Thomas G. Guarino
First Things Magazine
June 3rd, 2011
In an earlier essay on this site—and building upon the insights of Fr. Richard John Neuhaus and Avery Cardinal Dulles—I argued that the norms of the Dallas Charter for the Protection of Children and Young People, as presently implemented, are straining the theology of priesthood. In their desire to act quickly and to silence critics, the American bishops resorted to stringent measures that had the palpable effect of demoralizing priests and leading to a theologically unhealthy chasm between the episcopacy and the presbyterate.
The measures of the Dallas Charter do not apply (for canonical and administrative reasons) to the bishops themselves, so the uneasy specter of a double standard constantly hovers over the discussion. But perhaps new guidelines, issued by the Congregation for the Doctrine of the Faith in a circular letter dated May 3, 2011, can help the American bishops as they re-examine the Charter at their June meeting.
Let it first be said that both the CDF guidelines and the Dallas Charter share a single commendable purpose: to protect children from abusers. No plausible argument can be made that these documents mask or conceal the crime and sin that is sexual abuse. Some criticize these statements for being inadequately interested in the actual protection of minors. But one is left with the distinct impression that certain observers would be satisfied only if the hierarchical structure of the Church were itself overthrown.
The entire circular letter issued by the Congregation is worthy of study, but I will concentrate on the section labeled “The Support of Priests.” The passage starts with a simple sentence: “The bishop has the duty to treat all his priests as father and brother.” Given the connotations that “fatherhood” evokes, both naturally and theologically, this direct statement is a salutary reminder to bishops. They cannot regard a priest accused of abuse—or even convicted of it—as if they “do not know the man,” or as if he were simply a legal and financial burden, rather than always a son and a brother.
The document goes on to say that priests themselves must be well informed of the damage done to victims of abuse. Priests, then, cannot close their eyes to this horrendous tragedy, as if it were too ugly to concern them or as if the issue belongs at the margins of the Church’s life. The body of Christ has been deeply wounded by child abuse, and priests must stand with their bishops at the forefront of the healing process.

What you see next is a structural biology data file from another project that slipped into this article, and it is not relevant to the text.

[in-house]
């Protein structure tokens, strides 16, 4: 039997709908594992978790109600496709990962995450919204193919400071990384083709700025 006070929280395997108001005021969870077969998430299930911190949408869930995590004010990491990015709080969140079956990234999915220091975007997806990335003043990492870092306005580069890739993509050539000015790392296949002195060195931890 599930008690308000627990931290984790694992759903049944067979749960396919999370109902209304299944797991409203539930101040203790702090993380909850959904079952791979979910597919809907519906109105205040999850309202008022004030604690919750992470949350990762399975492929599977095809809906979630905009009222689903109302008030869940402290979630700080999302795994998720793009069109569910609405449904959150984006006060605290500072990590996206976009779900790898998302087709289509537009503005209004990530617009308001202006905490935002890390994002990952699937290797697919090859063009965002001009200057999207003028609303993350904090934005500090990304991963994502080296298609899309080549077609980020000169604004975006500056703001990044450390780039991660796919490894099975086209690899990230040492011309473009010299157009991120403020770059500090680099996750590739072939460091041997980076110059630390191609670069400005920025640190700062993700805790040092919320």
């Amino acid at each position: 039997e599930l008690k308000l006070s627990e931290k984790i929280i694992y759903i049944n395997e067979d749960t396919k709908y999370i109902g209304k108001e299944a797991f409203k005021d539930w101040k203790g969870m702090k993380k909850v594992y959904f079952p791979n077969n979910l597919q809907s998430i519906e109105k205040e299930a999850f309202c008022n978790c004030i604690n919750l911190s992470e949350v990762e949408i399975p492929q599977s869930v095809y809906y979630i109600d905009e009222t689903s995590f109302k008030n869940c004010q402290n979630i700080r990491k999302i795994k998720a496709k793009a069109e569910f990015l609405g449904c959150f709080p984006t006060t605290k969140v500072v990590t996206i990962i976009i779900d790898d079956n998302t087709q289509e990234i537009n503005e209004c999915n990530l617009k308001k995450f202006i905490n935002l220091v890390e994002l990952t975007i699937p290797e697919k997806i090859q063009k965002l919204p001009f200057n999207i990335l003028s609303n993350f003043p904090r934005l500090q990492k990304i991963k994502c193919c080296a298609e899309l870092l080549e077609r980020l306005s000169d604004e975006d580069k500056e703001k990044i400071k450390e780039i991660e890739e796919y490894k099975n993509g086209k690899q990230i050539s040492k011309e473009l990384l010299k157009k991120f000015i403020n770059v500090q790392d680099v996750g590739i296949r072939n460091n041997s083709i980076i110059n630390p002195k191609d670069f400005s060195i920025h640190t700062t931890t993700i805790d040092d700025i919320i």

It is particularly heartening to see the Vatican guidelines assert a plain truth: “The accused cleric is presumed innocent until the contrary is proven.” This is a principle enshrined in the secular law of the United States and in most democracies around the world. The Dallas Charter, too, states clearly that priests are to be accorded “the presumption of innocence.” In actual fact, however, once an accusation deemed credible by various opaque criteria is leveled, the machinery of the Charter quickly engages and the accused priest—all too often—is hustled out of his assignment as if he were a convicted criminal.
Priests have rights, both civil and canonical, and a rush to judgment cannot be sanctioned. Child abuse is an abominable crime, but the appropriate response to an accusation must be equitable and judicious. Recent studies show that between 2009 and 2010 false or unsubstantiated accusations against priests rose by over forty percent. This statistic alone should give bishops pause when a weakly supported accusation emerges. The sword of Damocles should not dangle from a frayed thread.
Finally, the CDF document notes that even with the presumption of innocence, “the bishop is always able to limit the exercise of the cleric’s ministry until the accusations are clarified” (emphasis added). This is an important sentence, showing the influence, I believe, of the procedures adopted by the German Episcopal Conference in 2010. The German guidelines state that an accused priest should be removed from ministry involving children but, after professional evaluation, he may still be able to engage in certain public aspects of priestly life.
The careful use of the word “limit” indicates that a truly just and even-handed response to an accusation of abuse must be based on a precise consideration of the circumstances surrounding it. Not every accusation ought to result in the priest’s immediate suspension from public ministry. Instead, the new CDF document opens the door to a prudent narrowing of the ministry of accused priests, thereby ensuring both a proper level of protection for minors as well as a necessary presumption of innocence for priests.
The recent CDF document takes child abuse with utter seriousness, balancing the demands of justice with the Church’s theology of priesthood. As the bishops re-examine the norms on abuse at their national meeting, one hopes they will find in the Vatican guidelines a principled source for theologically fortifying the Charter.
Rev. Thomas G. Guarino is professor of theology at Seton Hall University.